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Editorial: U.S. economy needs a higher minimum wage

Published December 11, 2013 1:41 pm

U.S. economy needs the boost
This is an archived article that was published on sltrib.com in 2013, and information in the article may be outdated. It is provided only for personal research purposes and may not be reprinted.

The American economy is stuck.

The recession has been over, according to well-paid economists and bureaucrats, for more than four years. But long-term unemployment remains stuck at its highest level since World War II.

Financial inequality is only getting worse, which means that more and more money is pooling in places where it is useless to the broader economy, behaving as so much mosquito-breeding brackish water.

The federal budget deficit is declining, and interest rates are practically frozen at levels undetectable without an electron microscope.

It is time to raise the federal minimum wage.

That level was last increased, to $7.25 an hour, in 2009. But, indexed for inflation, the purchasing power of the minimum wage has wavered, mostly downward, since 1968.

The wealth of the 1 percent, the salaries of CEOs and corporate profits have been soaring. But the ability of hourly employees to support their families, educate their children and set something aside for retirement or a rainy day is inert at best.

An increase in the minimum wage to $10.10 an hour over two years is before Congress and has the support of President Obama. It should pass.

The knee-jerk reaction to such a plan — expressed by, among others, Utah's Rep. Jason Chaffetz — is that making labor cost more will cause businesses to buy less of it. But the real work of economic analysis increasingly shows that autonomic reflex to be inaccurate.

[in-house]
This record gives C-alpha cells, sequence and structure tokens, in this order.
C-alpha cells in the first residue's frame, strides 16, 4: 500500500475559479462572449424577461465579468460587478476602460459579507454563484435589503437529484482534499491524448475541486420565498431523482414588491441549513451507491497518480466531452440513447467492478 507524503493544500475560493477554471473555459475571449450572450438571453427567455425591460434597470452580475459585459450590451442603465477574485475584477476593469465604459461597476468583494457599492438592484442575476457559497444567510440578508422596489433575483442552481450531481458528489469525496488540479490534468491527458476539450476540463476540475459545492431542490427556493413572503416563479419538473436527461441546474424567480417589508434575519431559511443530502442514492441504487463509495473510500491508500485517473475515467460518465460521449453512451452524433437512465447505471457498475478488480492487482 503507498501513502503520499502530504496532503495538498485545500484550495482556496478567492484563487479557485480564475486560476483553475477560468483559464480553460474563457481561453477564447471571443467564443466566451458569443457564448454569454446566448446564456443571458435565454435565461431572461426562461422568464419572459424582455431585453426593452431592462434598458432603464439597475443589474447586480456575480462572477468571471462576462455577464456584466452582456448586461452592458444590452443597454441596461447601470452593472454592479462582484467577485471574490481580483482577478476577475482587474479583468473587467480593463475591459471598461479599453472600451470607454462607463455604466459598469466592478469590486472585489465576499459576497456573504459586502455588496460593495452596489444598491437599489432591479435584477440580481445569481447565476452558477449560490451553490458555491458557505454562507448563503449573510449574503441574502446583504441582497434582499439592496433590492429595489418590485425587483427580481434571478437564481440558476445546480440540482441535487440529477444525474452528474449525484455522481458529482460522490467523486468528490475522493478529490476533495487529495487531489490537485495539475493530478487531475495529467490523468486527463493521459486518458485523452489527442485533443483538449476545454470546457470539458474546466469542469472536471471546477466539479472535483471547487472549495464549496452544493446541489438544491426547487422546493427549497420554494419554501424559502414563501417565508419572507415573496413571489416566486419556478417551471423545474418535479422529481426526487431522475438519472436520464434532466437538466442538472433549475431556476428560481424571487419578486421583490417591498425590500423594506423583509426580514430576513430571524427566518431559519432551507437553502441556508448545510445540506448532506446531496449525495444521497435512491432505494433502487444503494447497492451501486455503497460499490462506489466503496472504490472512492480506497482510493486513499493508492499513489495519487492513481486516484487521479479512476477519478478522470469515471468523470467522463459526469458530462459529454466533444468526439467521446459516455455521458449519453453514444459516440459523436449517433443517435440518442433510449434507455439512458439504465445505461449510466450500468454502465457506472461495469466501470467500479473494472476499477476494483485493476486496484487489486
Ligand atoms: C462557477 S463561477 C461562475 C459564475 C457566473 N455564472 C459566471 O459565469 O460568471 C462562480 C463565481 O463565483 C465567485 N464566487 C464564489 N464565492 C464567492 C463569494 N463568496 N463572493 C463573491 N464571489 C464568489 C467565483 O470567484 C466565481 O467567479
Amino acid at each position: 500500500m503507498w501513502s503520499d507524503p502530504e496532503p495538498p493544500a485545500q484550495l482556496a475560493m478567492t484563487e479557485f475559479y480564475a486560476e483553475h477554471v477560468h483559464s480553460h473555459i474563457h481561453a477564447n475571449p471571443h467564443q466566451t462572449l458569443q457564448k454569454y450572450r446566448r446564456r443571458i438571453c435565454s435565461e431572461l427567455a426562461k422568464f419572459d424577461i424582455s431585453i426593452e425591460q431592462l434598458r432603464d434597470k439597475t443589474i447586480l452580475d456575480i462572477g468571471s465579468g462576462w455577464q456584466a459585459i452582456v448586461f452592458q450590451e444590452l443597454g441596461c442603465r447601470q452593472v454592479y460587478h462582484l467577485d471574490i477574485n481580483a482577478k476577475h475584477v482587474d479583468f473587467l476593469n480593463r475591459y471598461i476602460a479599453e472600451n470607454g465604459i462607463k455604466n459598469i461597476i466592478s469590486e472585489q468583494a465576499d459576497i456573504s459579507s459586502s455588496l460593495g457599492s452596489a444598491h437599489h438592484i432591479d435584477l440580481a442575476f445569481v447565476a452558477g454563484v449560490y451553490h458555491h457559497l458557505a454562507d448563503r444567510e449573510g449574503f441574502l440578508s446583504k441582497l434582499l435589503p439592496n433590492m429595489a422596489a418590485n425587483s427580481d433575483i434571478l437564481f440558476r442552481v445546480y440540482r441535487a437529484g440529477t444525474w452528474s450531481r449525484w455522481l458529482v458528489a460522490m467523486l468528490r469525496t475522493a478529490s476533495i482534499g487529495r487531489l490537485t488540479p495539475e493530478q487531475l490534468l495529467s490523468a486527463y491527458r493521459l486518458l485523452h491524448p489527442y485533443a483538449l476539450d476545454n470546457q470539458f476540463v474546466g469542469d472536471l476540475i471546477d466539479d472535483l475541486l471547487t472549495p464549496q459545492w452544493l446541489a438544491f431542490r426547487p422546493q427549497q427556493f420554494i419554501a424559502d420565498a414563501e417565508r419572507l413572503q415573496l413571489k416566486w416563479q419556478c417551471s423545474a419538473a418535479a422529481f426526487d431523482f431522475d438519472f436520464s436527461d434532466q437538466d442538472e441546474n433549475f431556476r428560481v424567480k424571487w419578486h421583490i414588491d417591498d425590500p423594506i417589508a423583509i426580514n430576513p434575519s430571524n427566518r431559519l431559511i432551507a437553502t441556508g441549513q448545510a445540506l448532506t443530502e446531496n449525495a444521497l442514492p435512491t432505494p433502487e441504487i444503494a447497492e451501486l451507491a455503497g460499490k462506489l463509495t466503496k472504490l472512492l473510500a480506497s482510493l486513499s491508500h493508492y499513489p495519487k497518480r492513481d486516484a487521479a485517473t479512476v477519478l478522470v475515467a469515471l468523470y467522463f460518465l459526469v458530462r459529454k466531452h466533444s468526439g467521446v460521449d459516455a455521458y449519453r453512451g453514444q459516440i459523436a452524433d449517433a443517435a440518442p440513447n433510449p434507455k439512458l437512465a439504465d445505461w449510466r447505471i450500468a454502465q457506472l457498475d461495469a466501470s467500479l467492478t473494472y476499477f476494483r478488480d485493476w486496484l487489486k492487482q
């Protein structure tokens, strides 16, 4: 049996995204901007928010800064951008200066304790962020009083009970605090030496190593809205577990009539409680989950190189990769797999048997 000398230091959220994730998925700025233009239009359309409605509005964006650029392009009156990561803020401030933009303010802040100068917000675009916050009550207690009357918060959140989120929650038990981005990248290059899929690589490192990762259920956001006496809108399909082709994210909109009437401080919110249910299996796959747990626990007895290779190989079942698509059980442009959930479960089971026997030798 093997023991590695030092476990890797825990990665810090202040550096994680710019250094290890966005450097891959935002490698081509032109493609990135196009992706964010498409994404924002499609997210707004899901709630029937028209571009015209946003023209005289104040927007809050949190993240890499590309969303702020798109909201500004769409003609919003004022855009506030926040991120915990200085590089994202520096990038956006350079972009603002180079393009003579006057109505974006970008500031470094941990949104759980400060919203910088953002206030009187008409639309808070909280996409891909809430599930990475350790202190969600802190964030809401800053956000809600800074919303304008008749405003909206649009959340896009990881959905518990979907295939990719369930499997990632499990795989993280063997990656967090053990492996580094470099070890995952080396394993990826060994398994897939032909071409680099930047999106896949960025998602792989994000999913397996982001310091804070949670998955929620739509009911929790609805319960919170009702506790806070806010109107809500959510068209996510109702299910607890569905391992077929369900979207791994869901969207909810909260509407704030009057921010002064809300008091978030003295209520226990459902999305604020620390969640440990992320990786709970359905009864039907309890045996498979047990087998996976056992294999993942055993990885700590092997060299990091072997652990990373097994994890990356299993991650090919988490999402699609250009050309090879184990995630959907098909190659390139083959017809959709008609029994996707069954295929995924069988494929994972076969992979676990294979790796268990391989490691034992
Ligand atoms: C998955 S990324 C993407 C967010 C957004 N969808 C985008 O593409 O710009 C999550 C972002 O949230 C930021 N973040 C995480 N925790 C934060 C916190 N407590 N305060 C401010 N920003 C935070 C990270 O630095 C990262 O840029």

It is more likely that more money flowing through paychecks to more people will move rapidly through the economy, make workers more productive and loyal, reduce expensive absenteeism and turnover and benefit the whole of the economy as more people have money to spend.

Not only that, making employers pay the actual cost of their employees' living expenses will cut the burden underpaid workers place on the taxpayers, through everything from Medicaid and food stamps to remedial education and prisons.

The argument that higher pay will push jobs oversees has little to recommend it. Industrial or knowledge jobs that are exportable are either already gone or are already paying well above the minimum wage. The jobs that would be affected, mostly retail and food service, cannot be outsourced to Bangalore.

It is time to raise the minimum wage. The costs will be small. The benefits will accrue to the whole of the economy.






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